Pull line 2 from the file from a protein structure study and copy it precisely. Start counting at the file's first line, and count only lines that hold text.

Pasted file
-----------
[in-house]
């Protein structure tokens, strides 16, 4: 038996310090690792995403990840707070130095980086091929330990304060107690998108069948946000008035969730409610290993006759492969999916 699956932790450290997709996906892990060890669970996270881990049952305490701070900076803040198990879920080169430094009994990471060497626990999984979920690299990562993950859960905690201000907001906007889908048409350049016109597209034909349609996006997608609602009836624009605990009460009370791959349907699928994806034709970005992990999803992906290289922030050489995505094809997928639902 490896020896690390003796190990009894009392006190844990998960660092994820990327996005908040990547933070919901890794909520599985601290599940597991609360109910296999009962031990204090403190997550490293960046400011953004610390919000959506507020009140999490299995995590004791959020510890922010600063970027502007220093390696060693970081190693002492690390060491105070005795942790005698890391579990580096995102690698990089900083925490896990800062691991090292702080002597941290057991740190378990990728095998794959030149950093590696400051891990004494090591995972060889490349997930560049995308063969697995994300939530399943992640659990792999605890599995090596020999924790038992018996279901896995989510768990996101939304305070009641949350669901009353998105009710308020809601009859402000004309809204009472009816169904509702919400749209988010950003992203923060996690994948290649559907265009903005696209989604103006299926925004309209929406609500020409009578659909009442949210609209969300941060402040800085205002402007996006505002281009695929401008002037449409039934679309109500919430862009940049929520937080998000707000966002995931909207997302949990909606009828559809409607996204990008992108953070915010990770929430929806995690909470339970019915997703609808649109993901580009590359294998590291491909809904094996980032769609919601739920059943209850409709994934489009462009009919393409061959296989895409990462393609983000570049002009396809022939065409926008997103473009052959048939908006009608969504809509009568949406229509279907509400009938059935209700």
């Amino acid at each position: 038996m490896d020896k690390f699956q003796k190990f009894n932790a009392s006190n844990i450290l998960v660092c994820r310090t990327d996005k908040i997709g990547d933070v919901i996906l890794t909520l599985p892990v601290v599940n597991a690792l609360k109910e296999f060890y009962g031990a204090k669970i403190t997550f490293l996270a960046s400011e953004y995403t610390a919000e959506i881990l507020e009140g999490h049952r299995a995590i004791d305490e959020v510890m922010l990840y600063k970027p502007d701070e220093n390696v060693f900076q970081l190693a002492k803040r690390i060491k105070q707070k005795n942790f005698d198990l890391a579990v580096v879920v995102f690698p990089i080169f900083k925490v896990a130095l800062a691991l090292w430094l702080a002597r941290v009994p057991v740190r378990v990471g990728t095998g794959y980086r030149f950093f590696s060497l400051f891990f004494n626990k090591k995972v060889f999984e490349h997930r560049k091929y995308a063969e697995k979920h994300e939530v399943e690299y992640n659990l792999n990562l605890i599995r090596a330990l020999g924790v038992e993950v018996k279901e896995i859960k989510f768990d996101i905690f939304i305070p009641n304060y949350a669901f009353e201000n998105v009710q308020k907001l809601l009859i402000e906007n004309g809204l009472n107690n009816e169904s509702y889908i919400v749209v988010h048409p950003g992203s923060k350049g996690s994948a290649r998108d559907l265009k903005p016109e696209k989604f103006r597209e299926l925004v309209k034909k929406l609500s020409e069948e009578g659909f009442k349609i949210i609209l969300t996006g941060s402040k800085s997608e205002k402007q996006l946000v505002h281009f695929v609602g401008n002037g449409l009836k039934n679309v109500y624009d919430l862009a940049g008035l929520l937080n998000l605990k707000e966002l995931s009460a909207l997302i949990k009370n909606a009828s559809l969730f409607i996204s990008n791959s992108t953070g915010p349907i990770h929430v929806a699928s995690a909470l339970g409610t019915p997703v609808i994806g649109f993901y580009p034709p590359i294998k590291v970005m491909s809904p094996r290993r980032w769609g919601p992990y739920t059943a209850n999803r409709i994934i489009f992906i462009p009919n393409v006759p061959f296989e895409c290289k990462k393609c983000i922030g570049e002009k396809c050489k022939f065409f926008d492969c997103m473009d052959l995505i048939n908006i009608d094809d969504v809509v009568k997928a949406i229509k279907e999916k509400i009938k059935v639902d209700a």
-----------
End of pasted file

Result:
């Protein structure tokens, strides 16, 4: 038996310090690792995403990840707070130095980086091929330990304060107690998108069948946000008035969730409610290993006759492969999916 699956932790450290997709996906892990060890669970996270881990049952305490701070900076803040198990879920080169430094009994990471060497626990999984979920690299990562993950859960905690201000907001906007889908048409350049016109597209034909349609996006997608609602009836624009605990009460009370791959349907699928994806034709970005992990999803992906290289922030050489995505094809997928639902 490896020896690390003796190990009894009392006190844990998960660092994820990327996005908040990547933070919901890794909520599985601290599940597991609360109910296999009962031990204090403190997550490293960046400011953004610390919000959506507020009140999490299995995590004791959020510890922010600063970027502007220093390696060693970081190693002492690390060491105070005795942790005698890391579990580096995102690698990089900083925490896990800062691991090292702080002597941290057991740190378990990728095998794959030149950093590696400051891990004494090591995972060889490349997930560049995308063969697995994300939530399943992640659990792999605890599995090596020999924790038992018996279901896995989510768990996101939304305070009641949350669901009353998105009710308020809601009859402000004309809204009472009816169904509702919400749209988010950003992203923060996690994948290649559907265009903005696209989604103006299926925004309209929406609500020409009578659909009442949210609209969300941060402040800085205002402007996006505002281009695929401008002037449409039934679309109500919430862009940049929520937080998000707000966002995931909207997302949990909606009828559809409607996204990008992108953070915010990770929430929806995690909470339970019915997703609808649109993901580009590359294998590291491909809904094996980032769609919601739920059943209850409709994934489009462009009919393409061959296989895409990462393609983000570049002009396809022939065409926008997103473009052959048939908006009608969504809509009568949406229509279907509400009938059935209700």